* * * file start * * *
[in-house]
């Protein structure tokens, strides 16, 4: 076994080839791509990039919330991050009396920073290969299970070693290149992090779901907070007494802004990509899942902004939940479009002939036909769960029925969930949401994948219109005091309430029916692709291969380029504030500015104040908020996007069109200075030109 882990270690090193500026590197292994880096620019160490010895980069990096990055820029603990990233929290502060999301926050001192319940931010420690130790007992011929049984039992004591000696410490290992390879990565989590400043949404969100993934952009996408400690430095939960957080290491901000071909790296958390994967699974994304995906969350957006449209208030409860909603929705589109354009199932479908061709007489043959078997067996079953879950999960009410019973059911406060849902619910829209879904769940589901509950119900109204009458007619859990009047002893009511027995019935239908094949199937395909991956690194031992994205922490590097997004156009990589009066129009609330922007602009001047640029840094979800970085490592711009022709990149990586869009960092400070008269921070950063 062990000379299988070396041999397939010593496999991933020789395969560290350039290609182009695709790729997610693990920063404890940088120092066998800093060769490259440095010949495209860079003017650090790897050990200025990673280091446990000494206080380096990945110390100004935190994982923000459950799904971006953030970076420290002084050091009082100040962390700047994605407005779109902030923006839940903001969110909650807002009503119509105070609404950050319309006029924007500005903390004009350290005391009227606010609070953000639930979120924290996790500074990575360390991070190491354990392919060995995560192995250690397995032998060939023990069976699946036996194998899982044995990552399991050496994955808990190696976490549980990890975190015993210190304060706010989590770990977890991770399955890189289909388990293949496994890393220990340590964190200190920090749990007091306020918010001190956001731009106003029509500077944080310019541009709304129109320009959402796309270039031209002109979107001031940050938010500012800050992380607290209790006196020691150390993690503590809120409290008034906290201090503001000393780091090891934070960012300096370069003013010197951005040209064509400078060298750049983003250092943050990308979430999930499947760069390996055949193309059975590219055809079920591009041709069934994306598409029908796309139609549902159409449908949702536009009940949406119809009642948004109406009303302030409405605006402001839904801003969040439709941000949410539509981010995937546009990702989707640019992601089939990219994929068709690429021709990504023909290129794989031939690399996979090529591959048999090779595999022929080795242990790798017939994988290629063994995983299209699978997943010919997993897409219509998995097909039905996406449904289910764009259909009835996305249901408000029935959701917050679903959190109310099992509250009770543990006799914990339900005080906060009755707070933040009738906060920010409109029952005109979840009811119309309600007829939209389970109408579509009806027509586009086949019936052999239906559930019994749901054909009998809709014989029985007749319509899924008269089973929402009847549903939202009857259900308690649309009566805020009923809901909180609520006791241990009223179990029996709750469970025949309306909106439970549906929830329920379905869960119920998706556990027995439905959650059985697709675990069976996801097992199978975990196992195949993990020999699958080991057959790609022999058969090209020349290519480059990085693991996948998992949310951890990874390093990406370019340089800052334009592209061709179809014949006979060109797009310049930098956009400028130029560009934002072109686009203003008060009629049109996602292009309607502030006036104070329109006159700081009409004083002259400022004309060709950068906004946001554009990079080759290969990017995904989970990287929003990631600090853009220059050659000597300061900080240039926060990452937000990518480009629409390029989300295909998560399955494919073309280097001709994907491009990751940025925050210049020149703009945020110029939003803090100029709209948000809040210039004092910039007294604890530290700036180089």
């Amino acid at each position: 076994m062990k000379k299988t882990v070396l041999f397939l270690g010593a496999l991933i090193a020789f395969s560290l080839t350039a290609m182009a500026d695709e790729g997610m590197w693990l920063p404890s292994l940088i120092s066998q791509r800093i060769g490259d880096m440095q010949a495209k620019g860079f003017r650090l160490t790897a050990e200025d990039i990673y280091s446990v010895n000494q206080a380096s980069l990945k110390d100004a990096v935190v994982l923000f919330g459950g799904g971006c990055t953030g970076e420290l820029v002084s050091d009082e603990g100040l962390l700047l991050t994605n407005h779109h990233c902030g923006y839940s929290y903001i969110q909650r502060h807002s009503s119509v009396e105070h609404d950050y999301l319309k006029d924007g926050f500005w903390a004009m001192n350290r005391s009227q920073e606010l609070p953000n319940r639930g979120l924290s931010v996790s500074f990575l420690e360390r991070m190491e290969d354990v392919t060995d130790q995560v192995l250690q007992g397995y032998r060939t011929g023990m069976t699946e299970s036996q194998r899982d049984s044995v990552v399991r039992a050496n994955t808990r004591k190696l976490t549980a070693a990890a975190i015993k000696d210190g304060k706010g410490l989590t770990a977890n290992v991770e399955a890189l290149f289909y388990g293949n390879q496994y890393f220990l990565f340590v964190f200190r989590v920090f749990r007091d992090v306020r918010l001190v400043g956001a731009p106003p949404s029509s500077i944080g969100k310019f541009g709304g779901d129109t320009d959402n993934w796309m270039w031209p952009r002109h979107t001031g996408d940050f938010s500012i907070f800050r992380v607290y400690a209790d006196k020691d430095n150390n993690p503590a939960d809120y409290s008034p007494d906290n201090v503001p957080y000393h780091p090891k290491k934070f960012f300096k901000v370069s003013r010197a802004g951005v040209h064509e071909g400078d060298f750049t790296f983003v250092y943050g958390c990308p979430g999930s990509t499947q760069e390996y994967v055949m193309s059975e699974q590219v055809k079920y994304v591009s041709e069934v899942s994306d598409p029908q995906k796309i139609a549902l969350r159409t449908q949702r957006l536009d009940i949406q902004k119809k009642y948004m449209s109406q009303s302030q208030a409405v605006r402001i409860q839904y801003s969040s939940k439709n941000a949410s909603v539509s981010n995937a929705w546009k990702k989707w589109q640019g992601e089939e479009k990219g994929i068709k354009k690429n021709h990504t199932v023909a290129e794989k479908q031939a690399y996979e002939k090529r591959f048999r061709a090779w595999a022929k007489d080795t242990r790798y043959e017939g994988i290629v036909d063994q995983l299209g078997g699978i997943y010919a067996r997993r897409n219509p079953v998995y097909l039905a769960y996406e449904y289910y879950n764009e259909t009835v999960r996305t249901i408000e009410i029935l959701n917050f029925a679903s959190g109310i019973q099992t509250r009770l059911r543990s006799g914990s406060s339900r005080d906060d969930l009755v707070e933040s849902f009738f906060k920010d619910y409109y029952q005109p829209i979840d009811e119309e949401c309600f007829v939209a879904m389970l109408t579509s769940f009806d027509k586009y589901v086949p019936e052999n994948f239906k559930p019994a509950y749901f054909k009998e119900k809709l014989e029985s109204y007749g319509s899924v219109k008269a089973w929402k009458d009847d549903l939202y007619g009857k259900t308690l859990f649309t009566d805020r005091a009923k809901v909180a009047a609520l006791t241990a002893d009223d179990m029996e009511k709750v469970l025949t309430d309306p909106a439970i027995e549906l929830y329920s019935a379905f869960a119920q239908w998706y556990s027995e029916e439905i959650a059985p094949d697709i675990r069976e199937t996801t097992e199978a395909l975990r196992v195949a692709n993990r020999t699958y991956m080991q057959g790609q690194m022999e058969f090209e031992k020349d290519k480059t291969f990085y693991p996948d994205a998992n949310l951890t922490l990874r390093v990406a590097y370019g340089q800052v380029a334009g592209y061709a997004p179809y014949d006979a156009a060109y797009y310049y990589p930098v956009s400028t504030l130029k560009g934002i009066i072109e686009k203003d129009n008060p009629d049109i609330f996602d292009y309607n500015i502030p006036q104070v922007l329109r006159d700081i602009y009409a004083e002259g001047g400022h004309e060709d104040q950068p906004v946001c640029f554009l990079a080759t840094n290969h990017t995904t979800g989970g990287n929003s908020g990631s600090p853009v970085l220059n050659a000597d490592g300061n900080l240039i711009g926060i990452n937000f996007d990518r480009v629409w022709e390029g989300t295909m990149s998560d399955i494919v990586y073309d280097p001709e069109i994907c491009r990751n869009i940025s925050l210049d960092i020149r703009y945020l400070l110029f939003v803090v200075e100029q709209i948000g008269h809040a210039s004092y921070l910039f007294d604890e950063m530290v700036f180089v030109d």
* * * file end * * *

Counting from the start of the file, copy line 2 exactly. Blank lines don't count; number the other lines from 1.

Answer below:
């Protein structure tokens, strides 16, 4: 076994080839791509990039919330991050009396920073290969299970070693290149992090779901907070007494802004990509899942902004939940479009002939036909769960029925969930949401994948219109005091309430029916692709291969380029504030500015104040908020996007069109200075030109 882990270690090193500026590197292994880096620019160490010895980069990096990055820029603990990233929290502060999301926050001192319940931010420690130790007992011929049984039992004591000696410490290992390879990565989590400043949404969100993934952009996408400690430095939960957080290491901000071909790296958390994967699974994304995906969350957006449209208030409860909603929705589109354009199932479908061709007489043959078997067996079953879950999960009410019973059911406060849902619910829209879904769940589901509950119900109204009458007619859990009047002893009511027995019935239908094949199937395909991956690194031992994205922490590097997004156009990589009066129009609330922007602009001047640029840094979800970085490592711009022709990149990586869009960092400070008269921070950063 062990000379299988070396041999397939010593496999991933020789395969560290350039290609182009695709790729997610693990920063404890940088120092066998800093060769490259440095010949495209860079003017650090790897050990200025990673280091446990000494206080380096990945110390100004935190994982923000459950799904971006953030970076420290002084050091009082100040962390700047994605407005779109902030923006839940903001969110909650807002009503119509105070609404950050319309006029924007500005903390004009350290005391009227606010609070953000639930979120924290996790500074990575360390991070190491354990392919060995995560192995250690397995032998060939023990069976699946036996194998899982044995990552399991050496994955808990190696976490549980990890975190015993210190304060706010989590770990977890991770399955890189289909388990293949496994890393220990340590964190200190920090749990007091306020918010001190956001731009106003029509500077944080310019541009709304129109320009959402796309270039031209002109979107001031940050938010500012800050992380607290209790006196020691150390993690503590809120409290008034906290201090503001000393780091090891934070960012300096370069003013010197951005040209064509400078060298750049983003250092943050990308979430999930499947760069390996055949193309059975590219055809079920591009041709069934994306598409029908796309139609549902159409449908949702536009009940949406119809009642948004109406009303302030409405605006402001839904801003969040439709941000949410539509981010995937546009990702989707640019992601089939990219994929068709690429021709990504023909290129794989031939690399996979090529591959048999090779595999022929080795242990790798017939994988290629063994995983299209699978997943010919997993897409219509998995097909039905996406449904289910764009259909009835996305249901408000029935959701917050679903959190109310099992509250009770543990006799914990339900005080906060009755707070933040009738906060920010409109029952005109979840009811119309309600007829939209389970109408579509009806027509586009086949019936052999239906559930019994749901054909009998809709014989029985007749319509899924008269089973929402009847549903939202009857259900308690649309009566805020009923809901909180609520006791241990009223179990029996709750469970025949309306909106439970549906929830329920379905869960119920998706556990027995439905959650059985697709675990069976996801097992199978975990196992195949993990020999699958080991057959790609022999058969090209020349290519480059990085693991996948998992949310951890990874390093990406370019340089800052334009592209061709179809014949006979060109797009310049930098956009400028130029560009934002072109686009203003008060009629049109996602292009309607502030006036104070329109006159700081009409004083002259400022004309060709950068906004946001554009990079080759290969990017995904989970990287929003990631600090853009220059050659000597300061900080240039926060990452937000990518480009629409390029989300295909998560399955494919073309280097001709994907491009990751940025925050210049020149703009945020110029939003803090100029709209948000809040210039004092910039007294604890530290700036180089």